"Driving at night is a no no," warned my friend G-up regarding my trip to Yasathorn, the meet-up point for the tour. (I had wanted G-up to come with me because of her interest in the environment, but she was held up at work.) To hear a city person talk of the country you would think that there were bands of robbers waiting by the side of the road with machetes to ambush busloads of tourists and wealthy Thais in sedans. I remembered a cautionary tale that had been told to me by my family when I was twenty. It involved a girl who wanted to join her friends at the beach at Pattaya, but her parents had said no; she took a taxi alone and ended up raped and dead.

In 1990 I traveled to the outback of Brazil with three other women. City people living in San Paulo warned us that there was nothing out in the Sertao, but snakes and bandits; they themselves had never been to that region. How curious, this psychological barrier between the modernized, educated citizens of urban third world cities and their poor country counterparts. Turned out that the sweetest people lived out in the Brazilian scrubland, visited only rarely by priests, and in one village an American woman who had stayed for two years, learned Portuguese from scratch and painted murals all over the room they had offered to her. "She was like a daughter of the town," the villagers mused nostalgically as they showed us her room.

To cross this barrier between first world city and third world country and to appease my anxious relatives, I would need protective camouflage. I summoned an American of my own, via group e-mail to those going on the tour. She arrived at my family compound, after dark, having traveled by bus from an ashram, a couple hours outside of Bangkok. She had neglected to bring the address and directions I had given her, but was eventually able to reach me by phone having gotten lost on the Sky Train.

As soon as she laid down her large framed, back pack on the teak parquet floor of my father's house and adjusted her waist length brown pony tail, I recognized her for the intrepid footloose youth that span the globe, post-college or between years. Irena was her name. Yes, she would do nicely. Cash strapped backpackers were not generally a target of roadside hijackings.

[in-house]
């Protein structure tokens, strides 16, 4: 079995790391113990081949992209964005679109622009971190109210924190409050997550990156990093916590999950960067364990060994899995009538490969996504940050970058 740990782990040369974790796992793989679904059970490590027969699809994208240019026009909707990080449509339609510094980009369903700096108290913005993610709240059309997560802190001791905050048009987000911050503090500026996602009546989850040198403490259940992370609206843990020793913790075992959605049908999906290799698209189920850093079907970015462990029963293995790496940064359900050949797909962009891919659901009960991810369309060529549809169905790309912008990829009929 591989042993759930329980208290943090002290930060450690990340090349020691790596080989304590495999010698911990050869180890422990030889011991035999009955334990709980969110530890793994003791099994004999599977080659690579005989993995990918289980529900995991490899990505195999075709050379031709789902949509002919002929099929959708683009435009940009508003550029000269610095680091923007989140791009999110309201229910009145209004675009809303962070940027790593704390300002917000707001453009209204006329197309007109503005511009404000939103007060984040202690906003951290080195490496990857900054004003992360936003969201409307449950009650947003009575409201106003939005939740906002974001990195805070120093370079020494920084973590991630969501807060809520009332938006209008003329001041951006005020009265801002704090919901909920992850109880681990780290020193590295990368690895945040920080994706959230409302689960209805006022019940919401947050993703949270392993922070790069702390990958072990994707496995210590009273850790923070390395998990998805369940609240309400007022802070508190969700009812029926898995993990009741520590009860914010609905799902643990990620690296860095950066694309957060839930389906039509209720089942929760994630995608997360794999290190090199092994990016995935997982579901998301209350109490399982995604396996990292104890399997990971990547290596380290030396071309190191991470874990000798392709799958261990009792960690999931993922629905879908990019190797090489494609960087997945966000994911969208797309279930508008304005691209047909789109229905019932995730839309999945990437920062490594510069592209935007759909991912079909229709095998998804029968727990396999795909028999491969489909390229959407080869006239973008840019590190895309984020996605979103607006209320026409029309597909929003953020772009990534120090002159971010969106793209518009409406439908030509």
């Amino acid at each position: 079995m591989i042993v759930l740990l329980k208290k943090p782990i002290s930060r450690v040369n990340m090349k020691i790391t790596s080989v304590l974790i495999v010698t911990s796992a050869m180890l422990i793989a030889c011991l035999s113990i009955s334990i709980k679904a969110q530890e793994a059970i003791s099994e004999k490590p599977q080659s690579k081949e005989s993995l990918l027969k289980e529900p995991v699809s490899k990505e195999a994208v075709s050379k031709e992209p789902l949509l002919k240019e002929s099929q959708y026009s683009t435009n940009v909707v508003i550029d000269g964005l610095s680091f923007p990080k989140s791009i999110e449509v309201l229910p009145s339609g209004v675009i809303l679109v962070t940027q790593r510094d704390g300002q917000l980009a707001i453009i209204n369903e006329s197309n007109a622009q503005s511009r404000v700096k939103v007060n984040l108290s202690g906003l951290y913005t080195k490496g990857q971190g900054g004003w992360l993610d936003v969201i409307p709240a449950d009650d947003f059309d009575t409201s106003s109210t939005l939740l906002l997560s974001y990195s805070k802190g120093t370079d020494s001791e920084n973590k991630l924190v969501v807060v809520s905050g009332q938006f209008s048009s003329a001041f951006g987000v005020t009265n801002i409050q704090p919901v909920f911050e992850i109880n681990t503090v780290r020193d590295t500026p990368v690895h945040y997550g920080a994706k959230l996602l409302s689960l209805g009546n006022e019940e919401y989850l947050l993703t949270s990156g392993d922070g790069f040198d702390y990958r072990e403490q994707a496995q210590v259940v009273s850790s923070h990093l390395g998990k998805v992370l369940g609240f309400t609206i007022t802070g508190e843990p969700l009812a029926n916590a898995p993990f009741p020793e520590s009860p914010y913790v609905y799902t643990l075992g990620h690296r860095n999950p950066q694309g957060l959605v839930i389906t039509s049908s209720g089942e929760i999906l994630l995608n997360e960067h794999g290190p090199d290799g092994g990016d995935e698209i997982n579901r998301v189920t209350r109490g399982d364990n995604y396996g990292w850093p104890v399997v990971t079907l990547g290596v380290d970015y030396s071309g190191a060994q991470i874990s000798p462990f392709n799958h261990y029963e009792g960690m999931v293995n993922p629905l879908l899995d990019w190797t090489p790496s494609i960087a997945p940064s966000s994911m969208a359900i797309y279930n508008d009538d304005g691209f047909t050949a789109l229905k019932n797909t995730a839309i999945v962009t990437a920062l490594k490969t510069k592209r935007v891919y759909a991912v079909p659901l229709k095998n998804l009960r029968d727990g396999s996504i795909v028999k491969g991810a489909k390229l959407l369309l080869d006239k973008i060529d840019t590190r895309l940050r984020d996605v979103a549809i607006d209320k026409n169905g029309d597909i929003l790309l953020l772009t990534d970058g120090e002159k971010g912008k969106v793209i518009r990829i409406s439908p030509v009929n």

Early in the morning, my aunt's driver drove us in the family minivan to the bus station and bid us farewell. Ten hours later by air conditioned bus that had stopped at every podunk town, we arrived after dark in Yasathorn, having missed the pickup time of our tour by a couple of hours. We called and were instructed to find a taxi and make our way out to the farm. I did not tell Irena that two women out in the country at night was a "no no," although I was beginning to worry. I would just have to hang with her fearless American reality. I was, after all, armed with a black belt.

A motorcycle driver for hire, seeing that we had just got off the bus approached us. Realizing how far we wanted to go, he summoned for us another driver who had a pickup truck. This chap's scraggly beard and homeboy hat did not comfort me, but we got in nevertheless and headed out to our destination fourty minutes away, with me jammed up against the stick shift. There was no address. The driver seemed as nervous as me. We would just have to ask our way there or rather he wanted me to ask, to give validity to his being there—a strange man with a truck. At the first house where people were still out in the yard, I got out and described to them, with my ten year old Thai, the farmer who had a fahrung wife whose farm we were seeking. Ah yes, said the man, the place of the "Baan Din"—the earthen houses. This was promising, but still we did not find it and stopped at a hardware store where the owner kindly jumped on his scooter and bid us follow him. He led us to another house high up on stilts with a small yard.

"This isn't how I pictured it at all," said Irena when we pulled up, but we were not there yet. A woman came out for a discussion with the driver. I was not following the conversation and thought we were lost. Could we call them? I asked the driver who repeated my request to the family. A pause as the woman took out her cell phone. This comforting device in the middle of what still looked like pre-industrial Thailand made me want to laugh. She dialed a number and handed it to me. I spoke into it in English. A man's voice with a slight Thai accent gently told me in English, that we need only follow this woman's son and he would lead us there on his scooter.

When I saw the first distinctly un-Thai earthen house and a group with a blond person in it, milling about under fluorescent lighting, I knew we were there, wherever there might be. I had done it. I had escaped the pod lifestyle of Bangkok as it was lived from air-conditioned car to indoor shopping mall to air-conditioned condo. And this, I could be sure, was no ordinary tourist expedition with pre-planned elephant trek ending at a photo-op waterfall. This was a field study into the lives of real people not making a living from the tourist trade, a land that had once been teak forests, and was home to so many women currently in the sex trade. This was the story of a land in recovery from the Western selling of the Green Revolution of chemical agribusiness fame, followed by the economic roller coaster of globalization. Now it would be my story to tell too.